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Stocks are overbought and investors are underestimating the risk of a correction, says Morgan Stanley’s investment chief



a man wearing a suit and tie: Bloomberg TV


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Bloomberg TV

  • Morgan Stanley’s chief investment officer told Bloomberg on Wednesday investors may be overlooking the risk that a pick up in treasury yields may spark a correction for US equities. 
  • “The market is overbought and the market is probably a little bit overvalued quite frankly because interest rates now are finally starting to catch up,” said Mike Wilson. 
  • Wilson added that corrections are normal in a bull market, and that he would use a downturn as a buying opportunity.
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US stocks have gotten frothy and may be at risk for a correction, according to Morgan Stanley’s Mike Wilson.

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The bank’s chief investment officer told Bloomberg on Wednesday that investors may be overlooking the risk that a rise in treasury yields may spark the potential correction. The 10-year has jumped sharply this week to above 0.9%.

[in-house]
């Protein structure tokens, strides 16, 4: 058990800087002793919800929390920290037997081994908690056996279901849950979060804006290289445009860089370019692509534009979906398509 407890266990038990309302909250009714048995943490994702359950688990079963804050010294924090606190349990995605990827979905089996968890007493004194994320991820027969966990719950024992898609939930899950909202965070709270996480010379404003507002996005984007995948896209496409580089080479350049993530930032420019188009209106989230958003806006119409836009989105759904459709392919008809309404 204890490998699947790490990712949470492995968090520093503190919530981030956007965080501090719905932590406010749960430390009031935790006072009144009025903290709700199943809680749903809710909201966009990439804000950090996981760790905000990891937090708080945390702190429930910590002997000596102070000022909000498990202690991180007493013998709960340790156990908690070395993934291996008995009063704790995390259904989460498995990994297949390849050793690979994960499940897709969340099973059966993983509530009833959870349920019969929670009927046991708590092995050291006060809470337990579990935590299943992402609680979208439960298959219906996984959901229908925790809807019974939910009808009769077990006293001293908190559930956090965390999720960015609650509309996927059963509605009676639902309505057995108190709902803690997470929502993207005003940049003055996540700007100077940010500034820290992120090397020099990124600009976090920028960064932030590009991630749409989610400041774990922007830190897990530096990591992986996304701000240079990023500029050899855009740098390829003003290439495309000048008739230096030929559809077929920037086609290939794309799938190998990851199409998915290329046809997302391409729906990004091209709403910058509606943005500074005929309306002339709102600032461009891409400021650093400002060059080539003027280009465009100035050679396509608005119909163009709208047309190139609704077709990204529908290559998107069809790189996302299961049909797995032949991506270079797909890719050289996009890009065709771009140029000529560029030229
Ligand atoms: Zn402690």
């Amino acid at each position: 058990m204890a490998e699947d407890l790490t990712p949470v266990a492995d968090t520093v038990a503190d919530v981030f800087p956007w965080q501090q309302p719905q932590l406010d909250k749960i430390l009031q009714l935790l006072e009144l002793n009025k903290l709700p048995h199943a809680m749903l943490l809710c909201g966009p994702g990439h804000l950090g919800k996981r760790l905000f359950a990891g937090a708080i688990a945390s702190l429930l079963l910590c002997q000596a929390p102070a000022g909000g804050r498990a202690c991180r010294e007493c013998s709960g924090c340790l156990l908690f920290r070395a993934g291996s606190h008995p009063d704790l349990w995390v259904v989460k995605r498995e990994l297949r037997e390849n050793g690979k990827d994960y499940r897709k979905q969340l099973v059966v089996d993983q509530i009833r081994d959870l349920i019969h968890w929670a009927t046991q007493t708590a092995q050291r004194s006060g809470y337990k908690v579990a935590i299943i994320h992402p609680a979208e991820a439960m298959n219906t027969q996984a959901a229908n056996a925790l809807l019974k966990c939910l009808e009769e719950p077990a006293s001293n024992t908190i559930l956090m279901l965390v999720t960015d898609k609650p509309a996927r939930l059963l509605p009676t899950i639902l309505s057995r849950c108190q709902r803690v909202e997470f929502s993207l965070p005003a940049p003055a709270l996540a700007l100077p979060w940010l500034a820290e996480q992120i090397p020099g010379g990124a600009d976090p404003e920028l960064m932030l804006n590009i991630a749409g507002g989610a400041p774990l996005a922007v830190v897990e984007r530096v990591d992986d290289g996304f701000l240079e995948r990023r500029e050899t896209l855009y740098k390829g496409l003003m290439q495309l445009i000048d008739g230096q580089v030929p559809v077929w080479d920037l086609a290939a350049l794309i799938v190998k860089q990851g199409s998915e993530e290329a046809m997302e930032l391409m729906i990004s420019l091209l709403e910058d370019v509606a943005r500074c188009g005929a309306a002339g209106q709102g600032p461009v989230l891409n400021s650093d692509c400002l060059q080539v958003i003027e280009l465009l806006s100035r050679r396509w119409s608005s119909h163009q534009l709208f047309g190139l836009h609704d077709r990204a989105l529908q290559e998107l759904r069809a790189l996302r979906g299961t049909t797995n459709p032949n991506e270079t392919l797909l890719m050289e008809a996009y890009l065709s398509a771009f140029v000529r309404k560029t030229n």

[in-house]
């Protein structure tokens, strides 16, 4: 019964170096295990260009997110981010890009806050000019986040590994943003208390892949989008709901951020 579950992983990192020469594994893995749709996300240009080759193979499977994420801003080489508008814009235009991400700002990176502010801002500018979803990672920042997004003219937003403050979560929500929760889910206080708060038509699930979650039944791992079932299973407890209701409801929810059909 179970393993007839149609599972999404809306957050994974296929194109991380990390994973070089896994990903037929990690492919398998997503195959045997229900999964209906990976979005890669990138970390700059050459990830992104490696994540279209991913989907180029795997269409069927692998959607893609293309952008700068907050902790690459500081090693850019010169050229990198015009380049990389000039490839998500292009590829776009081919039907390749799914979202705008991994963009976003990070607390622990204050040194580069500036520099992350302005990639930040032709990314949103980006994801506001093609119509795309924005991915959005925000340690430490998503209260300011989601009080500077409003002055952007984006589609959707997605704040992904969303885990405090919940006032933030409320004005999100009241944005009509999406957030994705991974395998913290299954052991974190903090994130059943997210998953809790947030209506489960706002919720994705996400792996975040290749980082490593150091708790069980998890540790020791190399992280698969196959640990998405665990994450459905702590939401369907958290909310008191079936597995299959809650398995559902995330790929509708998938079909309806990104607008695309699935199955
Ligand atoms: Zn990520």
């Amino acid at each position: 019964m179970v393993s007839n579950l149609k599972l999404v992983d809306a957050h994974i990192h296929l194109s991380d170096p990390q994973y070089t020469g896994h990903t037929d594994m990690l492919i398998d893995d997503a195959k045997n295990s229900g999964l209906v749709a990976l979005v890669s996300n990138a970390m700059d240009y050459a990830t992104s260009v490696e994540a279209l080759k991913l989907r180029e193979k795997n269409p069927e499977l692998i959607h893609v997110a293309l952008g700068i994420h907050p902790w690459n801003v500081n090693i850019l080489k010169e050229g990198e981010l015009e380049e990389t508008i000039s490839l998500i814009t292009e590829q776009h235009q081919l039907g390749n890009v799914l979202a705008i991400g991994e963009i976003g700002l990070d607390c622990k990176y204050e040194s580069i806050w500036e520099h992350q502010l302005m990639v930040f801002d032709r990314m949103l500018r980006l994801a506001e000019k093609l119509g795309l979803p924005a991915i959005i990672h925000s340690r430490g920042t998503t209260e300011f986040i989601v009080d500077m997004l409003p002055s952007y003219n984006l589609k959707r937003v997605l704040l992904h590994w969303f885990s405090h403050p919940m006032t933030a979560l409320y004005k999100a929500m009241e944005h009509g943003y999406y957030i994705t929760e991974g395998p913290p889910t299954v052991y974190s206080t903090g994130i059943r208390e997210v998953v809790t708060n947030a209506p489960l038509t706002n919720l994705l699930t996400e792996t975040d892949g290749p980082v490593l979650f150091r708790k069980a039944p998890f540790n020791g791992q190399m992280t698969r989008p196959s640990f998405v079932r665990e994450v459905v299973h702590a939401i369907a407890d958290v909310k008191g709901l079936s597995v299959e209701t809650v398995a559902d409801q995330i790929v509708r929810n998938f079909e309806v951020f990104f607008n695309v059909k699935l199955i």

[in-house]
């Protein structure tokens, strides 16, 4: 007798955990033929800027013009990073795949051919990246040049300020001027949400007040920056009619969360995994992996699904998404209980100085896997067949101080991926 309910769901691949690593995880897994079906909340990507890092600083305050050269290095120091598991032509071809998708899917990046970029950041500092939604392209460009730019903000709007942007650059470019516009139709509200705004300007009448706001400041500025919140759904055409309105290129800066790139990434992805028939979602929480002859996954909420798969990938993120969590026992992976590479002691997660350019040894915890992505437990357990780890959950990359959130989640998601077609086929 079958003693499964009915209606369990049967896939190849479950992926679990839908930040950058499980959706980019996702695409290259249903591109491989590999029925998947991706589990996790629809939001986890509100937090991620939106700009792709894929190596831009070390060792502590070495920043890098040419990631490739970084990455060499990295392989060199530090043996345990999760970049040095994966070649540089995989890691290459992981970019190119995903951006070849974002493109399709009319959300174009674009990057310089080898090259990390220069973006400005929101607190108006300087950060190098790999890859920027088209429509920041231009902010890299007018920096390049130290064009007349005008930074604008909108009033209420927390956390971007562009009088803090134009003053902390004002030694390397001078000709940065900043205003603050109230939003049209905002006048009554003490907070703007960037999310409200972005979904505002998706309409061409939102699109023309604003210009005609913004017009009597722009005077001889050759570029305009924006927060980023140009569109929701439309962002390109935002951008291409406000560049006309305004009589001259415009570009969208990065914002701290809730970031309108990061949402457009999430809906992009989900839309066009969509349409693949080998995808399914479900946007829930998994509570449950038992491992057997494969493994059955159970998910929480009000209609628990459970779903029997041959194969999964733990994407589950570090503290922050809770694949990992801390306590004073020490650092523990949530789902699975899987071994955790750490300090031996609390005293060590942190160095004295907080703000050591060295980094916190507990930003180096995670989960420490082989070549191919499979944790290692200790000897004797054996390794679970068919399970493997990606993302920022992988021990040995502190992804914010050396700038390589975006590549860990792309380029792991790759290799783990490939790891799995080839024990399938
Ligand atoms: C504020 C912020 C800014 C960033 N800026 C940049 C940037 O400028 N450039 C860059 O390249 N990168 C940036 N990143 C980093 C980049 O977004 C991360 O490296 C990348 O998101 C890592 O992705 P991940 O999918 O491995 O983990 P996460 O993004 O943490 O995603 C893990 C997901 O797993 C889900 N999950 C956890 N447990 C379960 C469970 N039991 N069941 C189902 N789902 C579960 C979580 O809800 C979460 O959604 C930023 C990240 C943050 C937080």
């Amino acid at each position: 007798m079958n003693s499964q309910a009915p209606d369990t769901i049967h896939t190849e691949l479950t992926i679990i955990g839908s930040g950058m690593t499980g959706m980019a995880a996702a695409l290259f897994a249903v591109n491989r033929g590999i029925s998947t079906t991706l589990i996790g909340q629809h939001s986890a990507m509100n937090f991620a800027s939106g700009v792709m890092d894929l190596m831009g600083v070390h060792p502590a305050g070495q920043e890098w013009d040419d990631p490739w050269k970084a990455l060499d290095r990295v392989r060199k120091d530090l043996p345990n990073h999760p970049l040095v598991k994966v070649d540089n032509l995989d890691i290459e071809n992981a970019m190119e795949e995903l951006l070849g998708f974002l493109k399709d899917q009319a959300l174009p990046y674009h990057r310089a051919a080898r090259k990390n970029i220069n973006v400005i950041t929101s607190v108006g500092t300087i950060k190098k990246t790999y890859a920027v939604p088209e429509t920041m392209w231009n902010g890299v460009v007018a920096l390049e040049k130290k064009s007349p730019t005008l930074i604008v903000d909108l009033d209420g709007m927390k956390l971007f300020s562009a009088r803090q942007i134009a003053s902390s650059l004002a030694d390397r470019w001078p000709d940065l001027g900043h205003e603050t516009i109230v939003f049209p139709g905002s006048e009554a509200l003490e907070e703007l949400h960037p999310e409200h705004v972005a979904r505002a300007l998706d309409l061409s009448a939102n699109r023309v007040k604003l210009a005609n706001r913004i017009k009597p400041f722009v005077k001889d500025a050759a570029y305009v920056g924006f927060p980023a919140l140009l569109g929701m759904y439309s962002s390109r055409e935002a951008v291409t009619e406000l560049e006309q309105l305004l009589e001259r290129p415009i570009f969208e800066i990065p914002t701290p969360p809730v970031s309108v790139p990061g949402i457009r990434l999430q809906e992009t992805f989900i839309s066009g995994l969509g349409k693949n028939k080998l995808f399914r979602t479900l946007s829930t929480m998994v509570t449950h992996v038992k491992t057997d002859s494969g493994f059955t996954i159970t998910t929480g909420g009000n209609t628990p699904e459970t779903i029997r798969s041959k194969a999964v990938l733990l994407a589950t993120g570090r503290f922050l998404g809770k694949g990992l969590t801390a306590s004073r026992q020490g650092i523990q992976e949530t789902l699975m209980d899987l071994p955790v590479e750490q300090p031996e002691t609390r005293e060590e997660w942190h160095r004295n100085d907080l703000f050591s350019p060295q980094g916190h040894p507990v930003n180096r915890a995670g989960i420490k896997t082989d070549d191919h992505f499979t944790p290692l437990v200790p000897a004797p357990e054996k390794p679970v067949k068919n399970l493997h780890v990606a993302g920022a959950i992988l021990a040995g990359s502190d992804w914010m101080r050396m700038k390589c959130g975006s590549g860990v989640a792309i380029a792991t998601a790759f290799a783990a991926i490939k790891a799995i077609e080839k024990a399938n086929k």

“The market is overbought and the market is probably a little bit overvalued quite frankly because interest rates now are finally starting to catch up,” Wilson said. “The risk in the market now is that as 10-year yields finally start catching up, we have a valuation reset because stocks are long duration assets, particularly the U.S. stock market, and that could create a bit of a correction.” 

But Wilson, who is also the chief US equity strategist, argued that corrections are normal in a bull market, and any dip in the stock market would be an opportunity for him to put additional capital to work.

Read more:Morgan Stanley handpicks 42 stocks to buy as their company-specific strengths help them deliver strong growth for many years to come

“Bull markets tend to overshoot a little bit in the short term, any kind of pullbacks will probably be bought,” he added. “We’ve had a big move, and we have to digest some of this, but that’s okay that’s what bull markets do.”

The S&P 500 finished off November at a record high as vaccine progress excited investors about an economic reopening. Beaten-down small-cap stocks also saw their best month on record. 

At the end of November Wilson forecasted that the S&P 500 could tumble as much as 12% before the end of 2020 as the vaccine-driven rally runs out of steam. 

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